Oct. 11 (Bloomberg) -- Galleon Group LLC co-founder Raj Rajaratnam, the central figure in the biggest hedge fund insider-trading prosecution in history, disputed prosecutors’ claim that he deserves an enhanced sentence for leading five or more people in crime.
“There is simply no evidence that Mr. Rajaratnam led any of these individuals in connection with criminal activity -- much less that he led all of them -- much less that he did so with specific criminal intent,” Rajaratnam’s lawyers said in a filing yesterday in federal court in Manhattan. They were responding to a government claim that he directed nine Galleon back-office employees and outside fund managers in one of the conspiracies.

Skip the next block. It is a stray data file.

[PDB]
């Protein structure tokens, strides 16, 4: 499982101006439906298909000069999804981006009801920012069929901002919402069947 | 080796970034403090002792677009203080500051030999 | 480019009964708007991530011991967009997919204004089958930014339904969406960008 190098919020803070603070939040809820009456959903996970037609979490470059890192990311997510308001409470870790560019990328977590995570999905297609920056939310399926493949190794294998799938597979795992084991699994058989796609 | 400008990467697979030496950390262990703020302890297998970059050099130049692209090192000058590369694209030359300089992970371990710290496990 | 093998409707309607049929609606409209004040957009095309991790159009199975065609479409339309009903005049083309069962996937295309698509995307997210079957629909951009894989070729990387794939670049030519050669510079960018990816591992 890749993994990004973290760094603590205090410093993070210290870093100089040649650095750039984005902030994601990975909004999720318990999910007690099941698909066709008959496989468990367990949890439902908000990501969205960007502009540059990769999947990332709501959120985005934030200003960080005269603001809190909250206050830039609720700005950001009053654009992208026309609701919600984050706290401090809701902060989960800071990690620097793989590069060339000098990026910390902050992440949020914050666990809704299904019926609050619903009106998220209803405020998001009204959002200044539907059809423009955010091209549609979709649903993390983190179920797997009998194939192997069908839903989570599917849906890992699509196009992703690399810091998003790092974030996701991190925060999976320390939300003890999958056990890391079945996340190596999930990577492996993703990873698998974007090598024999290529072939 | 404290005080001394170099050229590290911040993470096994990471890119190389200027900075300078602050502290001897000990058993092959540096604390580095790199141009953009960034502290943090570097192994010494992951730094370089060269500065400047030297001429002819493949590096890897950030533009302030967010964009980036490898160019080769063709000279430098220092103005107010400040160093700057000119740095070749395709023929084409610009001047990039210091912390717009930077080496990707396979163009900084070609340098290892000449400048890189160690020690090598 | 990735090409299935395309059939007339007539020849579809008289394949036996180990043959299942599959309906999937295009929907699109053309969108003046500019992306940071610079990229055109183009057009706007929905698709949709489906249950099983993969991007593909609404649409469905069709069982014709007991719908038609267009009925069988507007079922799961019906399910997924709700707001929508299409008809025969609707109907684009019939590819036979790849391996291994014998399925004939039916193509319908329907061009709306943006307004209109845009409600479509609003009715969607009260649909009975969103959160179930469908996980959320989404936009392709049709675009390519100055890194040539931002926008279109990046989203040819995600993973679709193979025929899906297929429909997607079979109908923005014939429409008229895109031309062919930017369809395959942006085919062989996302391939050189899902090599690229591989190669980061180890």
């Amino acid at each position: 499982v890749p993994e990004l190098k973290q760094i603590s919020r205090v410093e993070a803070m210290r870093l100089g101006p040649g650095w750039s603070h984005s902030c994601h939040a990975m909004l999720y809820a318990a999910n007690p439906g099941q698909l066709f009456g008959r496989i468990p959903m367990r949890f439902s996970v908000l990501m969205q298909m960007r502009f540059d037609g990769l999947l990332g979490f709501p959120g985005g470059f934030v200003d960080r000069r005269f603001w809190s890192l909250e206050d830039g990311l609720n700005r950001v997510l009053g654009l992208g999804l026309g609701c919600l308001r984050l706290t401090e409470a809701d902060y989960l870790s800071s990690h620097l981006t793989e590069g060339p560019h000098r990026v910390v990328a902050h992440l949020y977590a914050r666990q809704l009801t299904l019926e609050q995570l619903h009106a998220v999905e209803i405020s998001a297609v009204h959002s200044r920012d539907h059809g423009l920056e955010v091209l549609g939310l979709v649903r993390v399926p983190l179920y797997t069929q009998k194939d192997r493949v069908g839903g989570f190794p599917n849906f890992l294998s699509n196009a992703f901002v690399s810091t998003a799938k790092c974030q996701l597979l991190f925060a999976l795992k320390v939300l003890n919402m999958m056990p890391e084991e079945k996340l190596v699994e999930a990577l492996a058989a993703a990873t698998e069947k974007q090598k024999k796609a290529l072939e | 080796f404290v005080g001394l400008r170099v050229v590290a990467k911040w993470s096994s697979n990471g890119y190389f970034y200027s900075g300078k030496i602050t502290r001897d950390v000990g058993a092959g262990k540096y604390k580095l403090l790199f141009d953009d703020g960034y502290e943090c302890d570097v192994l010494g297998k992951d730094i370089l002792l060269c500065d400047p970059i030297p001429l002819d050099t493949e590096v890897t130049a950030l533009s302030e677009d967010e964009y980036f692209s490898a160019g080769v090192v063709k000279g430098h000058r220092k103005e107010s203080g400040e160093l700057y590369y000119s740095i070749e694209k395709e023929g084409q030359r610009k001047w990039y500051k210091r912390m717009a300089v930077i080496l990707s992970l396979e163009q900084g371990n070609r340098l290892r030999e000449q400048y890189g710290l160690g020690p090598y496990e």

Prosecutors filed papers Oct. 7 arguing that Rajaratnam’s insider-trading schemes involved five or more people, including knowing and unknowing participants.
Rajaratnam, who is to be sentenced by U.S. District Judge Richard Holwell Oct. 13, also argued yesterday that the government had failed to show he obstructed justice by lying to the U.S. Securities and Exchange Commission, which merits an additional sentence enhancement, according to prosecutors.
Rajaratnam, 54, was convicted in May of 14 counts of securities fraud and conspiracy. Prosecutors, saying he made $72 million from his crimes, asked for a prison term of 19 years and seven months to 24 1/2 years, which Rajaratnam’s lawyers called “grotesquely severe.”
The case is U.S. v. Rajaratnam, 09-01184, U.S. District Court, Southern District of New York (Manhattan).
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